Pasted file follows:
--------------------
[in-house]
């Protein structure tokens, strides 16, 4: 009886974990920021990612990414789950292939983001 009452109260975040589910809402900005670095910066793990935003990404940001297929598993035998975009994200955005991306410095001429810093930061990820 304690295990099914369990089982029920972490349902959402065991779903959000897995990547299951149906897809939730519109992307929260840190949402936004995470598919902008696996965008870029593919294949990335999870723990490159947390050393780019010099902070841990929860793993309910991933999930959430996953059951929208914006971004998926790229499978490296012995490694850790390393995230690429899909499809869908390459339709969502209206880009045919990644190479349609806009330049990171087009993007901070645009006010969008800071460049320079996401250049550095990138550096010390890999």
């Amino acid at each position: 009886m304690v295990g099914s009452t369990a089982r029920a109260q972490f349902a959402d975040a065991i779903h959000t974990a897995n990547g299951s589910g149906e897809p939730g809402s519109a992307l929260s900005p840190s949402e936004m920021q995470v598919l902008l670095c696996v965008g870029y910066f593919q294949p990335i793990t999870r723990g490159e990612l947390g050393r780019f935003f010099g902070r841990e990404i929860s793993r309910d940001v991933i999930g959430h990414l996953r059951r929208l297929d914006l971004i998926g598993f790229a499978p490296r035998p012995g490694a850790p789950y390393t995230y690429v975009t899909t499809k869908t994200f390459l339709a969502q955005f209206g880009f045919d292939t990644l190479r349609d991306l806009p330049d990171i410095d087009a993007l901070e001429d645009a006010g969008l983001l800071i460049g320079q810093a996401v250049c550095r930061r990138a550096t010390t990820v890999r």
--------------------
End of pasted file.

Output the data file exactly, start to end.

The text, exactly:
[in-house]
């Protein structure tokens, strides 16, 4: 009886974990920021990612990414789950292939983001 009452109260975040589910809402900005670095910066793990935003990404940001297929598993035998975009994200955005991306410095001429810093930061990820 304690295990099914369990089982029920972490349902959402065991779903959000897995990547299951149906897809939730519109992307929260840190949402936004995470598919902008696996965008870029593919294949990335999870723990490159947390050393780019010099902070841990929860793993309910991933999930959430996953059951929208914006971004998926790229499978490296012995490694850790390393995230690429899909499809869908390459339709969502209206880009045919990644190479349609806009330049990171087009993007901070645009006010969008800071460049320079996401250049550095990138550096010390890999």
């Amino acid at each position: 009886m304690v295990g099914s009452t369990a089982r029920a109260q972490f349902a959402d975040a065991i779903h959000t974990a897995n990547g299951s589910g149906e897809p939730g809402s519109a992307l929260s900005p840190s949402e936004m920021q995470v598919l902008l670095c696996v965008g870029y910066f593919q294949p990335i793990t999870r723990g490159e990612l947390g050393r780019f935003f010099g902070r841990e990404i929860s793993r309910d940001v991933i999930g959430h990414l996953r059951r929208l297929d914006l971004i998926g598993f790229a499978p490296r035998p012995g490694a850790p789950y390393t995230y690429v975009t899909t499809k869908t994200f390459l339709a969502q955005f209206g880009f045919d292939t990644l190479r349609d991306l806009p330049d990171i410095d087009a993007l901070e001429d645009a006010g969008l983001l800071i460049g320079q810093a996401v250049c550095r930061r990138a550096t010390t990820v890999r």